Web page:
Patriarchy and Matriarchy in Literature

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Historical Background

(Society and Self, Critical Representations in Literature)

“Patriarch” means “father.” In a patriarchy, belonging to the society, or legitimacy, comes from fathers through ritual and law. Patriarchy provides ruling power to men. “Matriarch” means “mother.” In a matriarchy, belonging to society, or legitimacy, comes from mothers through childbirth. Matriarchy distributes power throughout a community. Matriarchal systems are more likely to have female and male deities and priests. Monotheism is usually considered patriarchal, although worship of the Goddess, or God the Mother, is found in monotheistic models of matriarchy. Patriarchal gods include Zeus, Apollo, and Jehovah; matriarchal goddesses include Demeter, Aphrodite, Artemis, Isis, Afrekete, and Ishtar.

In the nineteenth century, Swiss scholar Johann Jakob Bachofen theorized that prehistoric societies were matriarchies. He attributes to matriarchy the origins of family, the creation of civilization, the beginnings of social structures, and the start of agriculture. Agriculture, however, led to patriarchy. American ethnologist Lewis H. Morgan described matriarchy within North American indigenous tribes, such as the Iroquois. Morgan influenced the German socialist Friedrich Engels, who theorized that private property, competition, and individualism sprang from patriarchy in Der Ursprung der Familie, des Privateigentums und des Staats (1884, The Origin of the Family, Private Property, and the State, 1902). In A Room of One’s Own (1929), British author Virginia Woolf brought discussions of patriarchy into literary criticism. Robert Briffault writes extensively about matriarchy in The Mothers: The Matriarchal Theory of Social Origins (1931) and in his novels. In his work, Briffault uses a Darwinian model to describe the evolution of all societies from matriarchy to patriarchy and suggests that the next stage is a more evolved matriarchy.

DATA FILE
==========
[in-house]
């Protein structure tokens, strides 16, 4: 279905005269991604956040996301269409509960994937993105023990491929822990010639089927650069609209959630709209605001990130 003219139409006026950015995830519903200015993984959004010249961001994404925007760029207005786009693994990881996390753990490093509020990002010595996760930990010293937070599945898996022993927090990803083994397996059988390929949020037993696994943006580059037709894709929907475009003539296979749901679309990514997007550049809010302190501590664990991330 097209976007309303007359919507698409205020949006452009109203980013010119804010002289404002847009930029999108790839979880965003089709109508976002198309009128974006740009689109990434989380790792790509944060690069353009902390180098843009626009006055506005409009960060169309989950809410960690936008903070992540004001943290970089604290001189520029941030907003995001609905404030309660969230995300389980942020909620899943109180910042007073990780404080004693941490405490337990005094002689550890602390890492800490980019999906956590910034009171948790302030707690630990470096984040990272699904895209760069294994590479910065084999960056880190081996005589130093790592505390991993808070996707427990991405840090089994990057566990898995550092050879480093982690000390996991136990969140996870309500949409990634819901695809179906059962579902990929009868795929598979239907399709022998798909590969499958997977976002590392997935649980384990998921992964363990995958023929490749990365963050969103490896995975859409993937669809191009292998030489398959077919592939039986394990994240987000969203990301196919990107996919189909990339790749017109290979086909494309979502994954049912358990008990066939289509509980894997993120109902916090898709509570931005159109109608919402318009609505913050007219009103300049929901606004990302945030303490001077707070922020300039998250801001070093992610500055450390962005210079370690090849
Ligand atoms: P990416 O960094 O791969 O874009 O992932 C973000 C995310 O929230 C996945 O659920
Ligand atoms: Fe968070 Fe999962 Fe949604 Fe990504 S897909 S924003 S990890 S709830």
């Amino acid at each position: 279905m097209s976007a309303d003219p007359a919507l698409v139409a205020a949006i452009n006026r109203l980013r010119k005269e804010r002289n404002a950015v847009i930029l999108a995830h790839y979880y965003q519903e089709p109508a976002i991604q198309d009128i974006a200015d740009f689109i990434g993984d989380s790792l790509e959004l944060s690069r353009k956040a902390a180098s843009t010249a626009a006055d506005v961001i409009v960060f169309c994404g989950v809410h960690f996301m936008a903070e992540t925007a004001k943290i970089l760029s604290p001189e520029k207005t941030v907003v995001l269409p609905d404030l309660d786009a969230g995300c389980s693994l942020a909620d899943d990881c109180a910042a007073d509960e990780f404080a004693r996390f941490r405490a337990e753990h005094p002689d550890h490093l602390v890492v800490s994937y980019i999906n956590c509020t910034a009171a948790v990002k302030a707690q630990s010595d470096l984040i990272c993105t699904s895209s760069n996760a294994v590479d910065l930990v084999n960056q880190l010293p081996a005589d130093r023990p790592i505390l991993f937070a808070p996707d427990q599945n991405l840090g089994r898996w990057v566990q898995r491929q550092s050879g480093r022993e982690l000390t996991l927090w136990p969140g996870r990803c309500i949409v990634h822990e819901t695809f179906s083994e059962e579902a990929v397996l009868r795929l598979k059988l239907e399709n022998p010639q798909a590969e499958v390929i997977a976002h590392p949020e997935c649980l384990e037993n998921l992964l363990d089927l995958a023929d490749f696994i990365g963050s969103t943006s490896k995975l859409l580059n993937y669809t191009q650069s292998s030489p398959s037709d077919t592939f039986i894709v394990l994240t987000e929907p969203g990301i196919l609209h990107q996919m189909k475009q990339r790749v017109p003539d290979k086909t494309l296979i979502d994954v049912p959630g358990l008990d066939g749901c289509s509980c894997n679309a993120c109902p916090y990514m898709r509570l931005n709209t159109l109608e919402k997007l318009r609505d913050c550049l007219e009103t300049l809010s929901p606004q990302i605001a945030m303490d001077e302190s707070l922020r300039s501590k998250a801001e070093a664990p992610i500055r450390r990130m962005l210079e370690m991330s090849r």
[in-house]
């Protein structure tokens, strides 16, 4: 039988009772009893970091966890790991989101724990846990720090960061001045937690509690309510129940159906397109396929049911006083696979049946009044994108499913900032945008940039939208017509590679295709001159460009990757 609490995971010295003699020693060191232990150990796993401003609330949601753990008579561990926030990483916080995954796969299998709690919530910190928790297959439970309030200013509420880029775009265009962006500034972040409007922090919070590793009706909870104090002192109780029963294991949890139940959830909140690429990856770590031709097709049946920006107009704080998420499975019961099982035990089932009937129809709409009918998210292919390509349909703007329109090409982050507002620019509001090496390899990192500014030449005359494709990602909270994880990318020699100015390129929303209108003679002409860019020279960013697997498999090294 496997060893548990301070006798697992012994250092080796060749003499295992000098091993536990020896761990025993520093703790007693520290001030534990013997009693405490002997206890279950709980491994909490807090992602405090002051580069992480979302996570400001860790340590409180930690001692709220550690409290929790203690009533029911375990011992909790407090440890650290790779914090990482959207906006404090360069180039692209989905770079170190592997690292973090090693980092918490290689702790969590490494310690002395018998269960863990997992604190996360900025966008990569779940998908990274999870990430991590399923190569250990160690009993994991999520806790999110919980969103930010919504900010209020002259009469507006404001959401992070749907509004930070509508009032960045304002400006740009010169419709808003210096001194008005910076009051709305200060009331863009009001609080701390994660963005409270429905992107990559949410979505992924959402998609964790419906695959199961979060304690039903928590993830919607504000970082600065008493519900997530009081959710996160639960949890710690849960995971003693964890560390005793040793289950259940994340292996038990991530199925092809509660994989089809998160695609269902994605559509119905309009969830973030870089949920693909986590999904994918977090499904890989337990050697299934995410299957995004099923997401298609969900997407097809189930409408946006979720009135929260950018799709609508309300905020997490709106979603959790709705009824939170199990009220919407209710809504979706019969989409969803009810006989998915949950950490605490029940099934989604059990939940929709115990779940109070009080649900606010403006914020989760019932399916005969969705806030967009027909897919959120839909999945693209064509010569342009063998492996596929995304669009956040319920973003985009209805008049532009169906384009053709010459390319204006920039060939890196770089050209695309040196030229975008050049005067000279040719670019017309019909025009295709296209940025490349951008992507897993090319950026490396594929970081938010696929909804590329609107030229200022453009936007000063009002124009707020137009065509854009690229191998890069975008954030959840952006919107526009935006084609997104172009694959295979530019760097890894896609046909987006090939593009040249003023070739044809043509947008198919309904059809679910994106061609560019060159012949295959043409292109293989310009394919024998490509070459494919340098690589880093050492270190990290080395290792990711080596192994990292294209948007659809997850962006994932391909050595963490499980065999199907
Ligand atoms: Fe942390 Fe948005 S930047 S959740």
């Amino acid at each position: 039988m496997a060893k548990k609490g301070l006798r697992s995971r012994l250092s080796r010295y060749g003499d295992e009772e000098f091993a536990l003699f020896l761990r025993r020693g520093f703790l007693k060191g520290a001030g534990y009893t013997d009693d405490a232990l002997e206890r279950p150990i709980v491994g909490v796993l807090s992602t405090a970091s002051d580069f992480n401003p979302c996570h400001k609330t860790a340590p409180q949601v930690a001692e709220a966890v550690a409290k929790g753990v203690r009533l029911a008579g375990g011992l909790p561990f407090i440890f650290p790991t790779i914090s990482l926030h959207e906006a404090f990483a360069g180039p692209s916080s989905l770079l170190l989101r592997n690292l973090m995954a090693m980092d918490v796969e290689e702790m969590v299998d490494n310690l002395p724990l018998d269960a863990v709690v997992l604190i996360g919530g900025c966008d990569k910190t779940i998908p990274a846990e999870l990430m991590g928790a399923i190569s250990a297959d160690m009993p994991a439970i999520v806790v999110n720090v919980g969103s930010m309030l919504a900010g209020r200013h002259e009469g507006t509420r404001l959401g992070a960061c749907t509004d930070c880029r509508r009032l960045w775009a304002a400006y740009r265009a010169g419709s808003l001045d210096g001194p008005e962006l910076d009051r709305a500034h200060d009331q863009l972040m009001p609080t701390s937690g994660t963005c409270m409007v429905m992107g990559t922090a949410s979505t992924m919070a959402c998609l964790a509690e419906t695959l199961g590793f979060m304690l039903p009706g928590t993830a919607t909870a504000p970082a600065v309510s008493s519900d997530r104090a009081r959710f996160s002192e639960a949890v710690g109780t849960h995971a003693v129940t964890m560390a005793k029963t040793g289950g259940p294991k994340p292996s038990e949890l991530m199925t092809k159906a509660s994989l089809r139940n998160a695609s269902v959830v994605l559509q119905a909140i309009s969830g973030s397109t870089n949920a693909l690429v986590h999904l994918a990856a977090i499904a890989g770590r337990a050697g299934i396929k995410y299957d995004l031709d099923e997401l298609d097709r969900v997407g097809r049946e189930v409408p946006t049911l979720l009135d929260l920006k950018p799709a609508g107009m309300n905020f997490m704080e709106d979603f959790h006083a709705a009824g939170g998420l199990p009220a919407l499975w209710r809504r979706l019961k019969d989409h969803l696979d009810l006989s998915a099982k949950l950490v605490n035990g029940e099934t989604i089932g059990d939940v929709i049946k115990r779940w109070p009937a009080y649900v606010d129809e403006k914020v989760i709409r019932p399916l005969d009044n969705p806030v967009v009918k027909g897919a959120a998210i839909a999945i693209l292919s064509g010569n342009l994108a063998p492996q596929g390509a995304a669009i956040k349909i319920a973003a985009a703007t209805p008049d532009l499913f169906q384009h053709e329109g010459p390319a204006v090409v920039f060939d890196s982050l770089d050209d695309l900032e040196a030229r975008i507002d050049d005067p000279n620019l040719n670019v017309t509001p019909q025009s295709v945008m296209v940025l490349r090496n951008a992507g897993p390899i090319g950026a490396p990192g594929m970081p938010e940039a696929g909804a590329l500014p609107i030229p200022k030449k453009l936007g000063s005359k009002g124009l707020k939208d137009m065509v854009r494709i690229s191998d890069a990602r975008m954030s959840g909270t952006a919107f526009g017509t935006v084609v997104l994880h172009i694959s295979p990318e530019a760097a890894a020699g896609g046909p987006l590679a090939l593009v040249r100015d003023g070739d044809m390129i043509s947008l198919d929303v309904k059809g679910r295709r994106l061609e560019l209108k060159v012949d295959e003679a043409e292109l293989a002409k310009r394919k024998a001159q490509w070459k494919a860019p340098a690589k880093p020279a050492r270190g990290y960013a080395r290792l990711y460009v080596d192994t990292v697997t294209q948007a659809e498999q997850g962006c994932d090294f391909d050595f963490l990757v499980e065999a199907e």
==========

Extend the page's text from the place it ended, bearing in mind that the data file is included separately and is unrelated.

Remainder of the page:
Swiss psychologist Carl Jung proposed that all humans collectively share a cultural unconscious of archetypes. Among the archetypes are symbols for mothers and fathers. Matriarchy and patriarchy derive from the universal human experience of having parents. Joseph Campbell discusses matriarchy and patriarchy from a Jungian perspective in his study of mythology, The Masks of God (1959-1967, 1991). His book The Hero with a Thousand Faces (1949) gives perspectives on patriarchy in folklore.

Nearly all of these theories associate patriarchy with the spread of the monotheistic religions of Judaism, Christianity, and Islam. The first patriarch for these religions is Abraham, who married Sarah, the first matriarch in the Judeo-Christian tradition, which traces its ancestry through her son, Isaac. The Islamic tradition traces its ancestry through Ishmael, another son of Abraham by a different mother. Scholars point out that both patriarchs and matriarchs are in the Bible, although feminist critics note that in Judeo-Christian and Islamic traditions systems of authority favor patriarchy. Marija Gimbutas’ The Goddesses and Gods of Old Europe (1974, 1982) provides a feminist perspective on religion and spiritual matriarchy.

Some myths and folklore portray matriarchy as having failed, providing a need for patriarchy. Some scholars relegate matriarchy to a preliterate time, one before “high” cultures of art, music, and letters. Many twentieth century feminist scholars take exception to these views, often assigning social problems—such as war, rape, and poverty—to patriarchy. Other feminists seek to turn the failure myth around, arguing that the “failure” attributed to matriarchy is a false pretense patriarchy uses to usurp women’s power of childbirth.

Most discussions of matriarchy are theoretical, as matriarchies do not seem to exist in the twentieth century. Twentieth century anthropologists do not widely accept the notion that matriarchy predated patriarchy. Author Steven Goldberg, in his book The Inevitability of Patriarchy (1974), uses anthropological, biological, and sociological research to argue...

(The entire section is 2,198 words.)